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Cablevision Finds 'Loophole' Fight Appealing

4:00 PM -- New Federal Communications Commission (FCC) rules aim to tighten the so-called "terrestrial loophole," but Cablevision Systems Corp. (NYSE: CVC) isn't going to abide by them without first putting up a fight.

The MSO confirmed that it appealed the decision by filing a petition with the US Court of Appeals for the D.C. Circuit on March 15. The FCC approved the order in January, tightening an exemption that let cable operators prevent competitors from carrying MSO-owned networks that are distributed over terrestrial lines (that exemption has never covered satellite-delivered networks). The loophole has historically applied most often to MSO-owned regional sports networks. (See FCC Tightens 'Terrestrial Loophole' and VZ Tunes In Comcast's Philly Network.)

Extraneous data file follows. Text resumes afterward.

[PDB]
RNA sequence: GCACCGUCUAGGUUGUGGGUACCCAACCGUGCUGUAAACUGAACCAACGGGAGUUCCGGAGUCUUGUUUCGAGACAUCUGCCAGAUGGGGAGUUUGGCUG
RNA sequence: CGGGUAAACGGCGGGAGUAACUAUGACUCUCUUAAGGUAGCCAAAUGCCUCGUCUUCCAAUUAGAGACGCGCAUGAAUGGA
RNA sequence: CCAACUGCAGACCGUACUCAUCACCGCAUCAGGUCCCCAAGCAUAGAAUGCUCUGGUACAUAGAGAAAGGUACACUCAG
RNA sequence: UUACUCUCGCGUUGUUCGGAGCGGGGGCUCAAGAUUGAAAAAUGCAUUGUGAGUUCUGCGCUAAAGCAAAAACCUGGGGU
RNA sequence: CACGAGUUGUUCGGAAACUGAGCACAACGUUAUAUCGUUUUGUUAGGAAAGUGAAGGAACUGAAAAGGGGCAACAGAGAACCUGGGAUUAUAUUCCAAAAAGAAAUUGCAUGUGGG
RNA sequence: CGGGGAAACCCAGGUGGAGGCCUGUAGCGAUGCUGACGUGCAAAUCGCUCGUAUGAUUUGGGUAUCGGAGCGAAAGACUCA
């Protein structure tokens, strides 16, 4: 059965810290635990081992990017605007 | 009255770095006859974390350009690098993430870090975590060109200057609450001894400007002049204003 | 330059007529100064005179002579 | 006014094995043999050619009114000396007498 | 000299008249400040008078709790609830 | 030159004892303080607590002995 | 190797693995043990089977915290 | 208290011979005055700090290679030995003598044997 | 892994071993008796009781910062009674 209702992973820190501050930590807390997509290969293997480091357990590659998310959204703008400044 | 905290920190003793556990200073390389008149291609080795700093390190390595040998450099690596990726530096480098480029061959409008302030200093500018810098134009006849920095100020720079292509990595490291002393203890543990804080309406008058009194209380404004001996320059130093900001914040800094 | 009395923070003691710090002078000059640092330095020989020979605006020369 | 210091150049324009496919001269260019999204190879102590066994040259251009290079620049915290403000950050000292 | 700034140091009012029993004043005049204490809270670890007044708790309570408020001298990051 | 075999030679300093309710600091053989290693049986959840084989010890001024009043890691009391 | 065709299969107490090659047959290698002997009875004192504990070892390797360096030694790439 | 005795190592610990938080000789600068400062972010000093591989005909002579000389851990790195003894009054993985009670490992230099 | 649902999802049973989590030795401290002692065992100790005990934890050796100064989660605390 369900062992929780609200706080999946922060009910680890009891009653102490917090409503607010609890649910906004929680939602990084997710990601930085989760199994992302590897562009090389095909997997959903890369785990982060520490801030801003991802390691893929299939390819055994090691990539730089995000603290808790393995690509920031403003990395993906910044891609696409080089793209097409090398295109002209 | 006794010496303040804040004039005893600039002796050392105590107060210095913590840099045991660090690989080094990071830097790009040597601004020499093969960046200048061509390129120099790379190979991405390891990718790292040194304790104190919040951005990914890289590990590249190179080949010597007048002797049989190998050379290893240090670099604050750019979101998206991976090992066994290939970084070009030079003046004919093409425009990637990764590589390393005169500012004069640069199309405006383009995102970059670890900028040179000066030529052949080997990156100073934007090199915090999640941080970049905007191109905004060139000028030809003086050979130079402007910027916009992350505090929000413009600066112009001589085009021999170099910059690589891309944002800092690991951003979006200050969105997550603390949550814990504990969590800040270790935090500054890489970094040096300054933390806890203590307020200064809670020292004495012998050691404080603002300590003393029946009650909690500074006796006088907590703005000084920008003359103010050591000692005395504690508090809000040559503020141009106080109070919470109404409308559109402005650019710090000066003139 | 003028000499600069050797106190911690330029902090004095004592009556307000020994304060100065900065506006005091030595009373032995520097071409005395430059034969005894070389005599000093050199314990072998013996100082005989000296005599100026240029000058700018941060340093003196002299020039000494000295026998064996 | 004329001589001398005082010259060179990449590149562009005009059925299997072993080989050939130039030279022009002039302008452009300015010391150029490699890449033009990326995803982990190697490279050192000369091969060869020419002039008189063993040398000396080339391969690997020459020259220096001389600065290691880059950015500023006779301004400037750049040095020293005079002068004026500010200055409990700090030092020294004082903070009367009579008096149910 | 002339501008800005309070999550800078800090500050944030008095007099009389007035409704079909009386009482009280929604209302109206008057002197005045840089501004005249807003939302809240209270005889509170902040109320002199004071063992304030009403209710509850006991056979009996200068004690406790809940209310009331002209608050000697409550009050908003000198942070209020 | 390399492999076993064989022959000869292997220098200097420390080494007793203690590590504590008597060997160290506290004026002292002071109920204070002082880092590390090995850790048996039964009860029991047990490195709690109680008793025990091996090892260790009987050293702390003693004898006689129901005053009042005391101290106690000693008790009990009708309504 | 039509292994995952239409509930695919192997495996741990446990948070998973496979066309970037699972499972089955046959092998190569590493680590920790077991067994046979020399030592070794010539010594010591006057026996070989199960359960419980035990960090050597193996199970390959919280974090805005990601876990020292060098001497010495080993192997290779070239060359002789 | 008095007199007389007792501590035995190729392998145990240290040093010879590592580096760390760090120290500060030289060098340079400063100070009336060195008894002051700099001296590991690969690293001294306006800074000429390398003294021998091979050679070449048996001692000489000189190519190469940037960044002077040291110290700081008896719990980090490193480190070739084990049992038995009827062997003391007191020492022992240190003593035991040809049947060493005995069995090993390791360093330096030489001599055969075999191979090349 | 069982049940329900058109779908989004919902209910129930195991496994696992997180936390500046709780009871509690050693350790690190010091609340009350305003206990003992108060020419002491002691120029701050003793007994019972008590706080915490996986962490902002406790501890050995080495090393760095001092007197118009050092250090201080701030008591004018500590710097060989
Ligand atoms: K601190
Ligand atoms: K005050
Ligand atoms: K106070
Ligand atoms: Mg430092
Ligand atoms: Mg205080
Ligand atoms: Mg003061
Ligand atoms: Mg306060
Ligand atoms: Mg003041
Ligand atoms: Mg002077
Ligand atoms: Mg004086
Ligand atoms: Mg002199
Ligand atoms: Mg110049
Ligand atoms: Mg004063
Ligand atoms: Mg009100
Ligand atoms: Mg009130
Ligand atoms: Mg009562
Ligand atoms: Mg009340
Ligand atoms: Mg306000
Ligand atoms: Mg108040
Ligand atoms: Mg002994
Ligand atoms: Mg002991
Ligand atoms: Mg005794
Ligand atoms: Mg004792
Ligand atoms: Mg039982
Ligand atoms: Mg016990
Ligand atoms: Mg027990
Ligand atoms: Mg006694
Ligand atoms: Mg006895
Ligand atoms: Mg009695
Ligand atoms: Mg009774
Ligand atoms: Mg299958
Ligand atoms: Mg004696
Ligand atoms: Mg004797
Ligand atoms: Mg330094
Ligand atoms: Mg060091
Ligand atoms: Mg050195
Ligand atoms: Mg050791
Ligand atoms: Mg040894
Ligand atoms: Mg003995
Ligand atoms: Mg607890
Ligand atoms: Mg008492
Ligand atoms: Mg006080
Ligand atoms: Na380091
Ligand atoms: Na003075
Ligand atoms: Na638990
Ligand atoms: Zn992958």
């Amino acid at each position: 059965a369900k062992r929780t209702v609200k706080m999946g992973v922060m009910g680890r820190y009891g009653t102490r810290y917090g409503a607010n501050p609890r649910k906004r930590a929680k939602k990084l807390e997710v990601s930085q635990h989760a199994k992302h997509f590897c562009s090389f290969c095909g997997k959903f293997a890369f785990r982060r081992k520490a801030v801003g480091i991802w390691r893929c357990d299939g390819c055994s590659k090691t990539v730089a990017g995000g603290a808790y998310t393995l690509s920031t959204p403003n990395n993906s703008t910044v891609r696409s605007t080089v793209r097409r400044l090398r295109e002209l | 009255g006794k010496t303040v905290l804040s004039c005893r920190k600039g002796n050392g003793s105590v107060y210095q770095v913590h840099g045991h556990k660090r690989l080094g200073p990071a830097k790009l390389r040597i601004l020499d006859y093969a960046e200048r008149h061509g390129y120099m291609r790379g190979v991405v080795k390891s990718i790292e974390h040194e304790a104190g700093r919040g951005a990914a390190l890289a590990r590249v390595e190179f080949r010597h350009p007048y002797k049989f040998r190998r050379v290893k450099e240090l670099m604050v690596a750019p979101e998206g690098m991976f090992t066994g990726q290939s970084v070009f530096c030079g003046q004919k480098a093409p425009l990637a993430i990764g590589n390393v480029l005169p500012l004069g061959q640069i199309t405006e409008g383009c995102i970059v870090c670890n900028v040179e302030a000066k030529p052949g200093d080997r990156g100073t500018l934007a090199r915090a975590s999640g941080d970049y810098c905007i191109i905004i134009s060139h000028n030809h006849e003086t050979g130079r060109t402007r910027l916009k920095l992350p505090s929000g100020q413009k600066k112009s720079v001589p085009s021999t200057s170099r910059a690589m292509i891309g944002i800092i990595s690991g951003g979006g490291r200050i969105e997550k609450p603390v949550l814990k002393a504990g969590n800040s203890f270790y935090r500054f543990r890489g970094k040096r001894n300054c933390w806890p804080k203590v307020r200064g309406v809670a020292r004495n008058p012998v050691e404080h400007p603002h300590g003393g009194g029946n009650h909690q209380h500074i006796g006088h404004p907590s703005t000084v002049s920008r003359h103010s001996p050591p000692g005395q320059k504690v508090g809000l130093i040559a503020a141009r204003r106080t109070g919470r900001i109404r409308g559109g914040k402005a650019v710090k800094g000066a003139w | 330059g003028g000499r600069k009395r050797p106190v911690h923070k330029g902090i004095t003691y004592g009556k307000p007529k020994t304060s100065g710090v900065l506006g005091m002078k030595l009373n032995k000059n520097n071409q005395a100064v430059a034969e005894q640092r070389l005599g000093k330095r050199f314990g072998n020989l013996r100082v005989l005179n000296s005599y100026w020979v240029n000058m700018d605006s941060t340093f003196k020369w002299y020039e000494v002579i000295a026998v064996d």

FCC commissioner Robert McDowell, the only one to vote against the decision, all but predicted Cablevision's challenge at the time, noting that the order could be open to an appeal.

Cablevision, using the card Comcast Corp. (Nasdaq: CMCSA, CMCSK) played in its appeal of an FCC order targeting that MSO's Internet traffic policies, argued that the Commission exceeded its authority on the matter. (See Net Neutrality Ruling: FCC Loses, Comcast Wins.)

Among other arguments, the MSO also claims that the FCC order violated the Communications Act of 1934 and the Administrative Procedure Act, according to Multichannel News.

— Jeff Baumgartner, Site Editor, Light Reading Cable

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